Yesterday marked the beginning of this year’s garden. Two trays of Copra onions and one of King Richard and Lexton leeks planted! I ought to be shouting it from the rooftops though my joy is a little bit diminished because; (1) We’re behind schedule already and (2) We’re behind because we don’t have enough space to start all the starts we want to start!
While the physical garden space remains the same this season, I did take much time to plan planting dates and harvest dates for each of the thirty-three rows so that we yield more per row this year. Pretty much, I want to harvest two to three separate crops from each row, keeping supplies of things like beets and greens more consistent and turning over the rows to new crops immediately. For the visual learner (like myself), here’s a photo of the master plan (not to scale). You’ll see the bee hives at the top left corner and each row marked off and numbered.
Each row is roughly four feet wide by twenty five feet long. On each row, I have written the date for transplant or direct seed for the first, second, and occasionally third planting. As lovely as it all seems (I may have impressed even myself with this abnormal level of organization), simply put, we lack the indoor growing space to start all the wee plants I’ll need to carry out this garden.
I don’t mean to sound so dramatic, we’ve got a few options but nothing has solidified yet (read: I just need a greenhouse!). We have a small coldframe that sits right outside our window, which fits a good dozen or so trays. Last night, we put the sensor for an inside/outside thermometer in the coldframe and it got down to 33 degrees. This morning it’s up to 86 by 10:00am! In a couple weeks, it might be warm enough to keep little plants going unheated, but it’s definitely not warm enough (at night) to germinate them out there. That leaves us with putting up tables in our *bedroom* where it is toasty all night long (bedroom being a loose term for our studio style apartment space) for germination. All is not lost, as we grew quite a successful garden last year with the same set up, and there are a couple of other options open. We’ve a farmer friend that may have some space in a greenhouse and we’re still looking at the Johnny’s catalog for possibly putting up a high tunnel (though it wouldn’t be heated and vented and thus still problems). The third option is to build a couple more small cold frames with the heat mats in the bottom to coast them through the colder nights.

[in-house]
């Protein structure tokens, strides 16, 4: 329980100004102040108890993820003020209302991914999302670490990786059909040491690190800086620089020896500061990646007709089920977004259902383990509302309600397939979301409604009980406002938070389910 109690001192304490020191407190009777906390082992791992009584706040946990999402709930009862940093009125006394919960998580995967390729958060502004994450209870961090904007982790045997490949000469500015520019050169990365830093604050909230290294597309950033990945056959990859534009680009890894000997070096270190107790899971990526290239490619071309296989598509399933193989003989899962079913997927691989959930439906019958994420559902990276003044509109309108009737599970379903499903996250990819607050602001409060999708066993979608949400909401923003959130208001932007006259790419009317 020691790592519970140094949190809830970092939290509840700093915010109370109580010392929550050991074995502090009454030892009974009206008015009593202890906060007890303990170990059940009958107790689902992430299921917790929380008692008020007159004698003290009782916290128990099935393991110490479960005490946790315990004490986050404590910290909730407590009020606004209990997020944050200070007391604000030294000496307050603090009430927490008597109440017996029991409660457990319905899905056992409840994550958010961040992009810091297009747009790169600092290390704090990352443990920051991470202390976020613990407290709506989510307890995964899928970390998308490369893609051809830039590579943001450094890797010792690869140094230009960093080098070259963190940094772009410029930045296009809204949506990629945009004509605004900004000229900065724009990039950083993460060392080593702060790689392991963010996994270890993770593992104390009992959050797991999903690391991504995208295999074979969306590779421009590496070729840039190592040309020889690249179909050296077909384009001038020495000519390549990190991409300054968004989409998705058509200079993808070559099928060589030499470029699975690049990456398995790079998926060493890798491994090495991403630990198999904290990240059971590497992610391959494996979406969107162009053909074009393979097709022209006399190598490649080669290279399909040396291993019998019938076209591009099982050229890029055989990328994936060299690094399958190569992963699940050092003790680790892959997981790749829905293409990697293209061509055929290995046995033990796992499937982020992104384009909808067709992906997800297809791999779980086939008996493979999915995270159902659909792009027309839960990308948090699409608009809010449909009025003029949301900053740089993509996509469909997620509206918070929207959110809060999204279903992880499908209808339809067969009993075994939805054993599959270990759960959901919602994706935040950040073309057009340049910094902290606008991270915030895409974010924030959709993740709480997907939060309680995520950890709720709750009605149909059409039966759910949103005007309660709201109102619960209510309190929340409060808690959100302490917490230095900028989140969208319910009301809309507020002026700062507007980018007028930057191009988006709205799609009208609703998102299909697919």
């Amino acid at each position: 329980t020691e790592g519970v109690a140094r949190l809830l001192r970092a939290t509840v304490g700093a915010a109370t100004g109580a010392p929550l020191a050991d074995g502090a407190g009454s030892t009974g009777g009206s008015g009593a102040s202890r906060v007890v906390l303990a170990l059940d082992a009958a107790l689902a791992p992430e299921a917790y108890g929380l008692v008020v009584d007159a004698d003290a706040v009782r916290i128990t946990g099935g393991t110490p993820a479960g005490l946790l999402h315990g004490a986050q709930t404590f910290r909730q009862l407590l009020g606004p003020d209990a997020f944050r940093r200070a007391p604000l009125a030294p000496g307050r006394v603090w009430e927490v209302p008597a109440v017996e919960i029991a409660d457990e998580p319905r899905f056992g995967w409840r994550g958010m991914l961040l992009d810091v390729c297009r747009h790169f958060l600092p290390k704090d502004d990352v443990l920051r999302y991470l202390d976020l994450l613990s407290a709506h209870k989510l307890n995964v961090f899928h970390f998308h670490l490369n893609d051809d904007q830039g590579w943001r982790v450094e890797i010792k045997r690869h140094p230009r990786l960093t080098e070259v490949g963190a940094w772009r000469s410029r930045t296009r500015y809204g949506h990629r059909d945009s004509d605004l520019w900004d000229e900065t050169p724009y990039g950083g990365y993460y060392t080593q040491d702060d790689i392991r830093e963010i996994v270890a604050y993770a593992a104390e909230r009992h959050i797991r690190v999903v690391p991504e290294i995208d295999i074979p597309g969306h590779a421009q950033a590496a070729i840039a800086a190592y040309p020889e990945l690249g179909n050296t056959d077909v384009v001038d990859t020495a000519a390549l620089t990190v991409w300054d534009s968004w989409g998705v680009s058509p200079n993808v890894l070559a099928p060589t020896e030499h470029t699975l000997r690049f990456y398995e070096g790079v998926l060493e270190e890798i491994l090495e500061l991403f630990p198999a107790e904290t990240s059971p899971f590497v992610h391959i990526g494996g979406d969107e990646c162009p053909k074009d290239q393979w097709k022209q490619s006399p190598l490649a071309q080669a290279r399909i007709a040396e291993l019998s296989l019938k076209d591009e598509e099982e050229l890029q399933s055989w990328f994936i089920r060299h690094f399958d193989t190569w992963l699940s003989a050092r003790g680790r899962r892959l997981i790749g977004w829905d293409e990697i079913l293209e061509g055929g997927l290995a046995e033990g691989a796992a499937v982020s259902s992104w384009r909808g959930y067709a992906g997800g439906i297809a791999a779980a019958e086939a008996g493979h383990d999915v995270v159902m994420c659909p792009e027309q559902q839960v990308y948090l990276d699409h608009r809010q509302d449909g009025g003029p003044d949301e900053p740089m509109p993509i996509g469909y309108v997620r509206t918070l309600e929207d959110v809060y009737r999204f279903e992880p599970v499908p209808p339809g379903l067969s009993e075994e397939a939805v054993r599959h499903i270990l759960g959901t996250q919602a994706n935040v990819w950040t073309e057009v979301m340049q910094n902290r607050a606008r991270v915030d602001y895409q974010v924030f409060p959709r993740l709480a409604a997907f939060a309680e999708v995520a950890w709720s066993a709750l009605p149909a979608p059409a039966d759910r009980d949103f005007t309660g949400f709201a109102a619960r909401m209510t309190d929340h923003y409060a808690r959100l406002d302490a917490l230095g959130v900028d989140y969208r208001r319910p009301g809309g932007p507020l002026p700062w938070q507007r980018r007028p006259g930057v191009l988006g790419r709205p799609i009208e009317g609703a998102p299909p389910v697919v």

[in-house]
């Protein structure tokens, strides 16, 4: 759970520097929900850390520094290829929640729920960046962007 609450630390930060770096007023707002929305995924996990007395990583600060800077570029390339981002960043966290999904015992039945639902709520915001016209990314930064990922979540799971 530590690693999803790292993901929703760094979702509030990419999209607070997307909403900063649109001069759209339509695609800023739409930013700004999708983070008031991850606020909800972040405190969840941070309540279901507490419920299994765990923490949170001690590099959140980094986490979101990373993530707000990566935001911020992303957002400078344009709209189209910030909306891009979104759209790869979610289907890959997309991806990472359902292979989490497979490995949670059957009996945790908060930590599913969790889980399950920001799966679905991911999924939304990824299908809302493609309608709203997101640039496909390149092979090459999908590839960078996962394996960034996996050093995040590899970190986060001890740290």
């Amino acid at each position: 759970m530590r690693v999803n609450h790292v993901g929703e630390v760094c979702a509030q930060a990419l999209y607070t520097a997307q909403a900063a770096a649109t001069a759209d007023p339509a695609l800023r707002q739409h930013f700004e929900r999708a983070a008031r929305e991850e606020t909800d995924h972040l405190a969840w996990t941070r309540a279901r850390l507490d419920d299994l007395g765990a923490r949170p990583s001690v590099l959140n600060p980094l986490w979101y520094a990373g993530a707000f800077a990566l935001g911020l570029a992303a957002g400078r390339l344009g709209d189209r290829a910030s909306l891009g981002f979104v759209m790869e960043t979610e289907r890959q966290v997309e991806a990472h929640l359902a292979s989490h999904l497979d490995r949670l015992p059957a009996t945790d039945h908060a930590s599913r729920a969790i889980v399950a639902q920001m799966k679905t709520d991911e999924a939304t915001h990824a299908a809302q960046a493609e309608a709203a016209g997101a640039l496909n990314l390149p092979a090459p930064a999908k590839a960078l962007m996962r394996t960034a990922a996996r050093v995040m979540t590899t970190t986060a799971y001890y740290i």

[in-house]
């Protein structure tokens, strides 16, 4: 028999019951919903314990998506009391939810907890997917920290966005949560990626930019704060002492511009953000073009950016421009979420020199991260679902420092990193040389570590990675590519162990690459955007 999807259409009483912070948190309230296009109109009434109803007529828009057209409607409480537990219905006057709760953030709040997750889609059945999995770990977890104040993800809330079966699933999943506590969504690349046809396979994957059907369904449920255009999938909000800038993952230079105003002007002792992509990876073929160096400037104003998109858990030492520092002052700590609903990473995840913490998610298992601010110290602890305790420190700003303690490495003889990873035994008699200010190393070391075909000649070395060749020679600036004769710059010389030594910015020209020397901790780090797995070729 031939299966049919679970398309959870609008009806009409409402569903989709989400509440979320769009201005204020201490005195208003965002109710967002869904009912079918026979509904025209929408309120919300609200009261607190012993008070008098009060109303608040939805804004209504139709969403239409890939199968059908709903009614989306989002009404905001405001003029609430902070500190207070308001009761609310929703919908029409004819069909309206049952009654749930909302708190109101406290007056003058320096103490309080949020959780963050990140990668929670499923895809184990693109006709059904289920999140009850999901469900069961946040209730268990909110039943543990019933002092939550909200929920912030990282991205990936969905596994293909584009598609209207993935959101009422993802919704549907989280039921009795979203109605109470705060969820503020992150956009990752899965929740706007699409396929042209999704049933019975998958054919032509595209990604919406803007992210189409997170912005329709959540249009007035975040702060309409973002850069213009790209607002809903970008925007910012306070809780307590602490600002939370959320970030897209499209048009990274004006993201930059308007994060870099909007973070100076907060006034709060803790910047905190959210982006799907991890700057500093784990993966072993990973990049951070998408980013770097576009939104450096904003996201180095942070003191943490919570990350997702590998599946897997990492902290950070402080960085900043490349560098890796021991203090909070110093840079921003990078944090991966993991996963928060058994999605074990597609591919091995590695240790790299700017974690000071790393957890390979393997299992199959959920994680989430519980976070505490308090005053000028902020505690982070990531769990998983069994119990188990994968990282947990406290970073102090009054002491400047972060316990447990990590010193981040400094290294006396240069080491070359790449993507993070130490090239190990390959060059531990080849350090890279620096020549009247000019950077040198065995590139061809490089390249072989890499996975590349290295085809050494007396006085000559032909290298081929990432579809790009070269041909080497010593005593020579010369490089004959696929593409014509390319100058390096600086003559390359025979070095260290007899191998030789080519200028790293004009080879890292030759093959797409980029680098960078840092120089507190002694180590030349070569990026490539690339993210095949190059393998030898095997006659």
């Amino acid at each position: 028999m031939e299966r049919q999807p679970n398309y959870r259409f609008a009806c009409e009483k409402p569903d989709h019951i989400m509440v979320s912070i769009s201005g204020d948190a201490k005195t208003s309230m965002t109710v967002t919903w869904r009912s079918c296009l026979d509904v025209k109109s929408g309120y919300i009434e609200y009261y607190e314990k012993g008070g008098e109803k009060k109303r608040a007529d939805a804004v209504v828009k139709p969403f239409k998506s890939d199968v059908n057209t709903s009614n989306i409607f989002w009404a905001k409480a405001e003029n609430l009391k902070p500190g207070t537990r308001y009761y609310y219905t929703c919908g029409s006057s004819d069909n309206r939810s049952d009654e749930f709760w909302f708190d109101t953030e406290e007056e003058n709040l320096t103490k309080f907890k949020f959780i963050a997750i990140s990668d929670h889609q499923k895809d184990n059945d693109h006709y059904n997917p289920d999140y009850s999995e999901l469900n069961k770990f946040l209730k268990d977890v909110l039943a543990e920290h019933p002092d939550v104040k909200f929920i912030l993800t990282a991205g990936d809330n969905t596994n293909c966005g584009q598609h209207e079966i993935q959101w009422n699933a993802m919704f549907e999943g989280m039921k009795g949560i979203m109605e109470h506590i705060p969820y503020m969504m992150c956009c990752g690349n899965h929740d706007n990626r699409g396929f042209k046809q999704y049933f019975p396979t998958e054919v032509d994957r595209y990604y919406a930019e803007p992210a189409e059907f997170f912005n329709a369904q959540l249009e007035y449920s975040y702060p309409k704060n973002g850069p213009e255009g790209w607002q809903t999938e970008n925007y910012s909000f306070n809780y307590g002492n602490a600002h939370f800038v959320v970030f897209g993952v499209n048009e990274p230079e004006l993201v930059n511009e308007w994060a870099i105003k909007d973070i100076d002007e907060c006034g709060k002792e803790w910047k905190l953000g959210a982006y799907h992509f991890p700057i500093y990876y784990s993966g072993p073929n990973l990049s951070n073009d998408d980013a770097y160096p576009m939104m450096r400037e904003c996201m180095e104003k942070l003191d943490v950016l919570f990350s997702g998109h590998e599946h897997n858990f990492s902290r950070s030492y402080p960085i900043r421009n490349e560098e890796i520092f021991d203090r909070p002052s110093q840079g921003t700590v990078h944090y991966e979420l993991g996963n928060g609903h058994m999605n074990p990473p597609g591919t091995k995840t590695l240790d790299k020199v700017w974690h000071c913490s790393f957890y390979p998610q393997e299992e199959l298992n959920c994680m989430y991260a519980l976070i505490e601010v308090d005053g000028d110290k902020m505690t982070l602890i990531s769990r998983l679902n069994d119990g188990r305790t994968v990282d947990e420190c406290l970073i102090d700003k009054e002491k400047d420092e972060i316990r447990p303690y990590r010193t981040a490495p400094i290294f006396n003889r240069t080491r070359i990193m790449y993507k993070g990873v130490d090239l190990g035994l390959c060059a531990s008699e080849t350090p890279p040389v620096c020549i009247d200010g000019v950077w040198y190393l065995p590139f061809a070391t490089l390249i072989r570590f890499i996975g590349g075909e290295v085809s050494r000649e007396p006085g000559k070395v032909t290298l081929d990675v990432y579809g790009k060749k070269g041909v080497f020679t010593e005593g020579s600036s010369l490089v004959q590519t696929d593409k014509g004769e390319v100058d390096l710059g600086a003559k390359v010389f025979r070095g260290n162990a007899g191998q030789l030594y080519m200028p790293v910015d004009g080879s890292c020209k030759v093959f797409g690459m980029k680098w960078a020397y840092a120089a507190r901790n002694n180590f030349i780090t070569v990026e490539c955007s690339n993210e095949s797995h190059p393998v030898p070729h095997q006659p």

P.S. The bees are still hanging in there! Here’s a shot from last week when it hit 55 degrees and they came out for a bit. When I first looked, there were maybe a dozen out but by the time I grabbed a camera and the sun disappeared behind the clouds, they headed inside. February is typically when we’ve lost hives in the past, though March can be equally as challenging. The warmer it gets, the more active they are. It’s too early for spring blossoms for foraging so they are still depending on their reserves from last fall to get them through.